Heck, if you really want to stick with the whole Israeli theme there's even an art called Hisardut. But that too seems to be primarily an Asian martial art fused with other styles, as well as incorporating law enforcement and military tactics. Here's a link: http://www.hisardut.com/hisardut/index.htm

But I think the better decision to make is to train with the better instructor because most likely all of these Israeli arts are probably a mixture of several martial arts, some western and some Asian.

Anyone have anything to add? Or subtract?
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glockmeister
Green Belt
Green Belt

Joined: 16 Dec 2004
Posts: 490
Location: Pa
Styles: Haganah, Krav Maga, JKD, Kickboxing,BJJ, Judo

PostPosted: Wed Jul 27, 2005 7:29 am    Post subject: Reply with quote

sure I can add.. Yes Haganah was an organization at one time..the word itself simply means defence.
Also you are right. Krav Maga was not technically founded in Israel, the man who invented it grew up in Europe and used to as a way of teaching the jews to defend themselves. When he later moved to palestine, he eventually because teaching it to the IDF after some modifications to the "style"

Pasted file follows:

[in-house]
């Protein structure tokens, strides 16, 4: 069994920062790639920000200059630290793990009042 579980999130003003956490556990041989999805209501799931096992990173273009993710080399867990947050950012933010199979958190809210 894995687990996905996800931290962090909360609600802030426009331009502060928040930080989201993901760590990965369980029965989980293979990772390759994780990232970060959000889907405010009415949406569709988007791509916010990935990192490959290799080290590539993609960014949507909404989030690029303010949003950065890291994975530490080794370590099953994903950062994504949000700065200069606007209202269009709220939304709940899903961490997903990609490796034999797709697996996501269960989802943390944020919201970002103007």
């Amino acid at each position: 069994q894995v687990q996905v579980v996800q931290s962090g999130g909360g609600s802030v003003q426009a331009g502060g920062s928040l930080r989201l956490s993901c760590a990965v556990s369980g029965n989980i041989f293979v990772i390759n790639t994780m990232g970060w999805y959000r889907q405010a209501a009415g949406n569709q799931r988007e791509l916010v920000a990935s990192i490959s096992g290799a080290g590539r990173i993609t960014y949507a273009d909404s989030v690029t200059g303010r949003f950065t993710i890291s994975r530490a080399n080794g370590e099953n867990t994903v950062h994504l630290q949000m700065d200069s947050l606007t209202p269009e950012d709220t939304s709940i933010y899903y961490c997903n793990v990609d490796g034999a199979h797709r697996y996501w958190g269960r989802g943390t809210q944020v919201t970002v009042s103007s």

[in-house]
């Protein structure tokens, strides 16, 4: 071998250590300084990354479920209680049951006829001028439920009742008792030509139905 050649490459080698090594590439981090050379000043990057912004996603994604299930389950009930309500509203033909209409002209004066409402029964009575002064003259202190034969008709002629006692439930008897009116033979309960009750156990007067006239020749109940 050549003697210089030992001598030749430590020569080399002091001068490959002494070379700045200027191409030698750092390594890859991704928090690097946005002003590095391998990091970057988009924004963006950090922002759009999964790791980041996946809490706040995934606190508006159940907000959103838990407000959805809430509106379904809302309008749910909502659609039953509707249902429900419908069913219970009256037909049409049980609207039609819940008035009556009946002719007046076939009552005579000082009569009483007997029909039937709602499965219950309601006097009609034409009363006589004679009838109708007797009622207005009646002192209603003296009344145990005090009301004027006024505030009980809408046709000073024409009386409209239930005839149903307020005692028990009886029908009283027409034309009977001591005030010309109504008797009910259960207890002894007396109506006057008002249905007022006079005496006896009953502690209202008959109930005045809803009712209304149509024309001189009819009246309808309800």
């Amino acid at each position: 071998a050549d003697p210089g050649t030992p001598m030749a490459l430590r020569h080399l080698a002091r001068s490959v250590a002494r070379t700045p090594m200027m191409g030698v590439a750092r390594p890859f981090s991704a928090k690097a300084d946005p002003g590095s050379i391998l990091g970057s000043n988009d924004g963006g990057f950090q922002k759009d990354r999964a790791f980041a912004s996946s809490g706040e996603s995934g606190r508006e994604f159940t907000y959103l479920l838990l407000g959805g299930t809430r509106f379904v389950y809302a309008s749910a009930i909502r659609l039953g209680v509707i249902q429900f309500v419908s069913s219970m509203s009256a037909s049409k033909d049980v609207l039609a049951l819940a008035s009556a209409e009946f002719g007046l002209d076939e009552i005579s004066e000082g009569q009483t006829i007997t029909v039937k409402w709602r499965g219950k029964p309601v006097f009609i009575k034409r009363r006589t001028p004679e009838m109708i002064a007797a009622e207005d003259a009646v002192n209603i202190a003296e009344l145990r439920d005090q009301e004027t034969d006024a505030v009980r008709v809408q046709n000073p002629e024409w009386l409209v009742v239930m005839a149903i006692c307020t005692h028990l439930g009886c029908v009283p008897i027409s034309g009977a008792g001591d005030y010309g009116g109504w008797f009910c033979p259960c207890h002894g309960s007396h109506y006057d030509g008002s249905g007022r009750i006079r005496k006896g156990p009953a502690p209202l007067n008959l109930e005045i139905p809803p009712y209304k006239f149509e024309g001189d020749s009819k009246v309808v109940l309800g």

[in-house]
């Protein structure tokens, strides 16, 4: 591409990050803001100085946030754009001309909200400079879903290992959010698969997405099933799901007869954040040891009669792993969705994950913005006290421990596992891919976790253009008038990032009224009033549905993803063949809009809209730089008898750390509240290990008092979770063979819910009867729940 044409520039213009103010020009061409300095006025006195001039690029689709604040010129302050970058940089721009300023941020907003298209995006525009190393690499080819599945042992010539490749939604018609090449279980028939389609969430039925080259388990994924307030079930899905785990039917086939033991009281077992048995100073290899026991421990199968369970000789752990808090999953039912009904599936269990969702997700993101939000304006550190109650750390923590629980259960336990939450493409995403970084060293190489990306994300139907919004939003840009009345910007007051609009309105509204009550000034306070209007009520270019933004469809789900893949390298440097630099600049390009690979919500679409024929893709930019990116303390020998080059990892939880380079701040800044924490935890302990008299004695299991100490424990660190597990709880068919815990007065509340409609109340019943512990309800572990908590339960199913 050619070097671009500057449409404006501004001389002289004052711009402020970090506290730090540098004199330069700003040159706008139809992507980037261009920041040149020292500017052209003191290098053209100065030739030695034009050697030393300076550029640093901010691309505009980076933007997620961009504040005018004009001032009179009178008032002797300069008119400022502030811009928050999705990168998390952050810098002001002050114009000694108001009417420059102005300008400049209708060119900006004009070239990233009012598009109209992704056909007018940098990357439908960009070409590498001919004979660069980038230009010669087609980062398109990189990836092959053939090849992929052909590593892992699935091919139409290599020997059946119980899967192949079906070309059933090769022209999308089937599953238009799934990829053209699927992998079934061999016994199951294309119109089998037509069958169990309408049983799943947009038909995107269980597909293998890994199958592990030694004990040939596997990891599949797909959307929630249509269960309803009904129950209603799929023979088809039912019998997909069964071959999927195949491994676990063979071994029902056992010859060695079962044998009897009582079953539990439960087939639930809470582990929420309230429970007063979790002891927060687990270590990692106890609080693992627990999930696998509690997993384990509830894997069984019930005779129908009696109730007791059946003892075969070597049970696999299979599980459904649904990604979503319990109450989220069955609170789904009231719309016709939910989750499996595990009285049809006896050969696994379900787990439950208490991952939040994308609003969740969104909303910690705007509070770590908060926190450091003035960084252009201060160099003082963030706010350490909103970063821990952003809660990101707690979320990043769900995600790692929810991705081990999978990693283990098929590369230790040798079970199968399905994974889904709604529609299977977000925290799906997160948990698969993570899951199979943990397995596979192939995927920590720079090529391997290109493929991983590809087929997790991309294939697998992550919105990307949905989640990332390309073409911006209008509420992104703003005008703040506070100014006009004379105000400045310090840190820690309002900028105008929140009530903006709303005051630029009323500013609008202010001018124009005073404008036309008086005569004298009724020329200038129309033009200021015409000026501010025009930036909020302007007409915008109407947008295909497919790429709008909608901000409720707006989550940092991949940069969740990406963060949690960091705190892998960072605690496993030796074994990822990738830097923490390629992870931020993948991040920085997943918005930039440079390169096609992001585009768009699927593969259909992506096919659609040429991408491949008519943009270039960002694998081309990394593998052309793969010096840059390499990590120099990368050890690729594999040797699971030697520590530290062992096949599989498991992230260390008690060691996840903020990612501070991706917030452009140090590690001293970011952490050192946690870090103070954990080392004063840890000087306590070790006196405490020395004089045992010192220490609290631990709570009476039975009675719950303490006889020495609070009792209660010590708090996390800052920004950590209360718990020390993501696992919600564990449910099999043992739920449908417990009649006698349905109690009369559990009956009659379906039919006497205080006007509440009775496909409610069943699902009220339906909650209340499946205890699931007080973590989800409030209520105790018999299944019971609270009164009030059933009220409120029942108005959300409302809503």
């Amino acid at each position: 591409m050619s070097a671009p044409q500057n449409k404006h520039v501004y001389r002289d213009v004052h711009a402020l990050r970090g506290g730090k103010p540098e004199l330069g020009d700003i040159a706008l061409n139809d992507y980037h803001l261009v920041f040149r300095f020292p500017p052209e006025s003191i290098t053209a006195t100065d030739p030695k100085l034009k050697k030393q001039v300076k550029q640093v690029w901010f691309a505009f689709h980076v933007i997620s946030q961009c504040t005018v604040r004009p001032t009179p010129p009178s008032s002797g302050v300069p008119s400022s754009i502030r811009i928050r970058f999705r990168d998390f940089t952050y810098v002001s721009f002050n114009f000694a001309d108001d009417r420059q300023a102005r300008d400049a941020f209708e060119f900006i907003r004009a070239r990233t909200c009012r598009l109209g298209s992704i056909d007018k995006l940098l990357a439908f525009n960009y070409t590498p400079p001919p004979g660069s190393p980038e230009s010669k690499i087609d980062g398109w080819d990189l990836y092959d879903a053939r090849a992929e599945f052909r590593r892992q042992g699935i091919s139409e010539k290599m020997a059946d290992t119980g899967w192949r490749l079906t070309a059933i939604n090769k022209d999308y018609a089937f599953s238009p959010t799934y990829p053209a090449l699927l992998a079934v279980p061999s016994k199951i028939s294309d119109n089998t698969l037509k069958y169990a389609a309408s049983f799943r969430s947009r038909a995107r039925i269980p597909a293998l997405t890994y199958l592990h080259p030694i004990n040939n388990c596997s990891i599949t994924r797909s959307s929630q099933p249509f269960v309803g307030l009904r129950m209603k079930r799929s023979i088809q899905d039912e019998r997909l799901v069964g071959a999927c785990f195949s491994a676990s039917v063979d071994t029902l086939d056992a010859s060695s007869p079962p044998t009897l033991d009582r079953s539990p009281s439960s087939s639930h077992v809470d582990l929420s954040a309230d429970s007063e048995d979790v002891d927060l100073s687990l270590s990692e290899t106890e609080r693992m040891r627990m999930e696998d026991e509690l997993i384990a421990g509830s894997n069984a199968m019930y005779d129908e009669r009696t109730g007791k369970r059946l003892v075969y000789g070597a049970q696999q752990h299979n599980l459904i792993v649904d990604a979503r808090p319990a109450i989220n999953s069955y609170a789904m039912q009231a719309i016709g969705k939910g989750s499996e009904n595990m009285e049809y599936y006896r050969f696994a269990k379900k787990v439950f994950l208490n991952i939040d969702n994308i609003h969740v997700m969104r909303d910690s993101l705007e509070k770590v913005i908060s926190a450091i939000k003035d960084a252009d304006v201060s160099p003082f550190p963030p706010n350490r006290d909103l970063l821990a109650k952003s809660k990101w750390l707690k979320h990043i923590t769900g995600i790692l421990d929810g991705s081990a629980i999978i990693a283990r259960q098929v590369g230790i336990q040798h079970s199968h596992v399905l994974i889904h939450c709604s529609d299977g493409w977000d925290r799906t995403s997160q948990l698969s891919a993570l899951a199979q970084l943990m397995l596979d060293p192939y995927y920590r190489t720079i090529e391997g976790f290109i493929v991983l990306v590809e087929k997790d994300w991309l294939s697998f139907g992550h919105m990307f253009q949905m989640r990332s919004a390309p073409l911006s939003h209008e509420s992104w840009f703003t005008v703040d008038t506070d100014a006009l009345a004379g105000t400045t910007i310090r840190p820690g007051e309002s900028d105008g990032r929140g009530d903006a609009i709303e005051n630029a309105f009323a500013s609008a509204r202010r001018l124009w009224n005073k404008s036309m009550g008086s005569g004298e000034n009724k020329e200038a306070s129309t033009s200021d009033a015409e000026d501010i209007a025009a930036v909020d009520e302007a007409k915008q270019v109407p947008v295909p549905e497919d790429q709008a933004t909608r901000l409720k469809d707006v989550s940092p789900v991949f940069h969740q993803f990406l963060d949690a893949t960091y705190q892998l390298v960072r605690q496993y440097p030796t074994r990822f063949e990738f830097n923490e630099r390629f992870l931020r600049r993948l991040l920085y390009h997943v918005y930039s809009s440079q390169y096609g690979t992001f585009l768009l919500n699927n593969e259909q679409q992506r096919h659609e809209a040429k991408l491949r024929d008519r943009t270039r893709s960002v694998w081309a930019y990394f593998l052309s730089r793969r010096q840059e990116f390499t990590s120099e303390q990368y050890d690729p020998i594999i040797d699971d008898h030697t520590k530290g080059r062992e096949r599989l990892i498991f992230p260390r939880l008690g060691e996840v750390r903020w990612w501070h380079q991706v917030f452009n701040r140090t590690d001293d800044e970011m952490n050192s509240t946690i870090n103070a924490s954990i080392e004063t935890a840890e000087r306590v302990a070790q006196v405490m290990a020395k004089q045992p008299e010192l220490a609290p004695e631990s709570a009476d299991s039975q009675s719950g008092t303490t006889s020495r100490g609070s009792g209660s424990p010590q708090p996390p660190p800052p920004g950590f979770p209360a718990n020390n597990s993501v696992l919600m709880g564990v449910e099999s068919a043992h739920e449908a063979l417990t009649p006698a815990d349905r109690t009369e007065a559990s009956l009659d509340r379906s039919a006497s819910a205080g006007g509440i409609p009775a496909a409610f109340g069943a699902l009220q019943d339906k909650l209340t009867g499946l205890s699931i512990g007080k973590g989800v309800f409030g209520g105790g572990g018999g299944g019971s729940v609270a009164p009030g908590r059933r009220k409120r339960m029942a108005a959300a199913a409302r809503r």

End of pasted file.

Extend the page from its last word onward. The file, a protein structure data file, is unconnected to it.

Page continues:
KM is NOT a mass of compiled styles all thrown together. It is actually an integrated system. People who Make such claims either never studied it, or havent studied it very long.
Mike Kanerek who invented haganah is also well trained in KM, from what I understand, his main problem was he thought the knife defences needed an overhaul. He would know. But then, thats the good thing about both is that they are constantly being enhanced and modified as more data as to what "works" comes out about different situations, etc.
Hisardut is more of a stand up style somewhat similar to MT. That, you would be correct to say is somewhat integrated in the overall Haganah corriculum.

To respond to your comment about what Haganah as an organization needed and didnt need. The overal haganah fighting system aslo covers tactical handgun, tactical knife as well as carbine. it is not totally an emptyhanded system. Also you must keep in mind that the IDF has to deal with more than just being on a battle field as we think of one, because in Israel, your local coffee shap can be one. some soldiers will find themselves doing police work as well as military operations.
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Hansen
Yellow Belt
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Joined: 24 Jul 2005
Posts: 31


PostPosted: Wed Jul 27, 2005 11:56 pm    Post subject: Reply with quote

Thanks for the education, Glockmeister.

Didn't mean to imply that KM was just a mish-mash of martial arts, randomly thrown together. I just meant it didn't seem to be Israeli in origin and its techniques are taken from already well recognized martial arts. It probably is well integrated into a useful and functional system.

I am glad to know that my observations about KM's armed defense tactics was correct. You stated that Kanerek felt the knife defense needed overhauling. I would agree. I would never do some of the defense tactics that they advocate in a real knife encounter.